Lounging in the VIP area pre-comp.

Manny pad session.

From the very beginning of the extended practice the skating was nuts. Eli Reed started early, charging harder than almost everyone else, and skating with such good style. Koston was sessioning the up down before he had to start judging and Joey Brezinksi was nailing his typical tech combos.



Red Bull and Red Bull Cola was flowing, there was complimentary italian ice and free chili dogs--compared to Back to the Banks where it was mayhem trying to see the skating, Manny Mania was like a good house party with lots of seating. Jefferson Pang and Dave Ortiz were announcing everything they saw, but unfortunately if you were too close to them all you could hear was something that sounded like the teacher from Charlie Brown. It was ok, though, because the visual on the manny pads was enough to keep anyone's attention.

Joey Brezinski, product shot.

Memorable moments:
Dave Berra commenting how it's so exciting to see someone skating on your deck, and how stoked he was when he saw one of his in the crowd, and then realized it wasn't getting skated, it belonged to a girl taking pictures.

Rob Welsh, after skating for at least six hours straight, to another skater, "you're in finals? I would kill myself if I had to skate in finals right now."

Eli Reed slayed it all day. I think this was his only fall.

1. Joey Brezinski
2. Brandon Biebel
3. Chico Brenes
4. Eli Reed

check http://redbullskateboarding.com/events/manny_mania_08/ and http://www.skatetheory.com/news/red-bull-manny-mania-nyc-2008/5159#more-5159 for more photos and coverage.


Lose a bet, wear a captain's costume.

Forest during practice.

Saturday, August 30, 2008

NYC Day Two: 5Boro's Back to the Banks 8/16

Snake City's a great place to visit. Line up to hit the bank to wall.

5Boro's Back to the Banks, that took place August 16th, is exactly what a great skate contest should be. It's open to everyone, it's free, and it's a fucking mess that somehow moves forward over the course of an entire day, ending with a winner and some runners-up, and everyone is stoked.

Pre start of the comp and my favorite section--gap up the stair set.

Back to the Banks only reinforced to me how much cooler skating is than snowboarding. The bank to wall was snake city, with everyone trying to get hits in. Everyone was stutterstepping to get their turn to rush the bank in order to have enough speed to hit the wall. One guy was dropping off the top of the wall to the transition below, which seemed fairly gnarly until another guy dropped off the front of the wall onto the flat, switch. Verdict: Gnarlier.

Bank to wall.

Second was the bank to ledge, and after that was the jersey barrier spine. They finished with the stair set, where the skaters who still had energy were gaping the stairs, breaking their boards, and generally pulling off tricks that were making the crowd go nuts.

Forest was easy to spot thanks to his tie dyed tank top.

Local skater ripping up the barrier.

Final Section.

Chad Fernandez.

Dustin Charlton was impressing the crowd all day.

Check out http://www.skatetheory.com/news/bank-to-the-banks-2008-results/5172#more-5172 for Skate Theory's coverage.

Thursday, August 21, 2008

High Times in the Lower East Side

This past weekend I was lucky enough to head down to NYC to check out 5Boro's Back to the Banks and Red Bull Manny Mania. I went down with Forest Bailey, one of the Red Bull snow am team members, and Dillon Buss, winner of Manny Mania Manchester last June. I was supposed to show them around New York, but I don't know anything about the city so we were at the mercy of whatever random person gave us directions at any given time...which I guess explains why our first attempt to find the Banks led us on a 45 minute skate on the trash-filled streets down by the East River and ended at LES skatepark (we then found out that LES is a seven minute skate directly down Allen St. from our hotel. oops.).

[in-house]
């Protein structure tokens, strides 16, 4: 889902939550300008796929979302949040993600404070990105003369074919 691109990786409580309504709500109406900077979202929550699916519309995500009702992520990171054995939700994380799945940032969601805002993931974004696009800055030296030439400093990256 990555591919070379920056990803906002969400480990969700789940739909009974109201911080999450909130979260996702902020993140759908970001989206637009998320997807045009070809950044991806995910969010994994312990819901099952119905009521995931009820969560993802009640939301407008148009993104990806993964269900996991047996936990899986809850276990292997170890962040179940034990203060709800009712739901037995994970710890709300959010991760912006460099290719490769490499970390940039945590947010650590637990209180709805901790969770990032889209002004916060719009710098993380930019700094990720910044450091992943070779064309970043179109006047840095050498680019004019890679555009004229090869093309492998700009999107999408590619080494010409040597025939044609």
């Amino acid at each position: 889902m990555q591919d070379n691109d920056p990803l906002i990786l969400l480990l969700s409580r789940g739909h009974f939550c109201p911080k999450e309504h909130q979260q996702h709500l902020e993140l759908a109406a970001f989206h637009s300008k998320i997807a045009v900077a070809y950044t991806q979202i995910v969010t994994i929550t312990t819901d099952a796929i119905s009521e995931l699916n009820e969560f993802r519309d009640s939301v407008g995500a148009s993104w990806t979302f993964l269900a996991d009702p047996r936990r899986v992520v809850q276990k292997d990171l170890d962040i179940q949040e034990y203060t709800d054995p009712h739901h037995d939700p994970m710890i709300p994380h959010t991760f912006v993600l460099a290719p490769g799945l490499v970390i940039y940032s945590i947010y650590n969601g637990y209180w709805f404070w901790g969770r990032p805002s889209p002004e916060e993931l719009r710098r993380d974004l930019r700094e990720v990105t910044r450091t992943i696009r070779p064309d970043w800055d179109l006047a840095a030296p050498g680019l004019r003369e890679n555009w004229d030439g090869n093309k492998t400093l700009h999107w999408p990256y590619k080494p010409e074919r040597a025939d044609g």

We were staying in a hotel in the hear of the Lower East Side which meant two things: first, we were a short skate away from both the LES skatepark and Brooklyn Banks, which was great because we were to spend all our time at those places over the course of the weekend and second, we were staying in a hotel that was way nicer than any place any of us had ever been allowed inside before. We were definitely the biggest dirtbags there, but I think the hotel employees found it novel that we carried skateboards everywhere we went and that we always looked a little sweaty. The Plan B team was staying there as well, so I think the staff figured we, too, were important professional skateboarders. This of course, is far from the truth. Luckily, they were paid to be nice to us (plus I think we may be the nicest people who have ever stayed there, one staff person told Dillon that we didn't need to say thank you so much) and the concierge gave us tons of help by drawing directions on postcard-sized maps of the Lower East Side.

Friday's highlights include:

Skating around the streets of the Lower East Side.

LES skatepark under the Manhattan Bridge. It was pouring and
t-storming around us, but we were dry. It's a cool spot because
every few minutes trains pass overhead and drown out any sound
other than the clacking on tracks--so city.

Dinner at a Brazilian Steakhouse. Yeah you've probably been to one
that had tons of meat on swords, but have you been to one that had
never-ending mashed potatoes? Amazing.

Dillon was very excited about dinner.

Yes, that is a beaded curtain separating the lounge area (not pictured)
from the sleeping area. The flat screen tv swung around so you could
watch it from either area, so don't worry about that.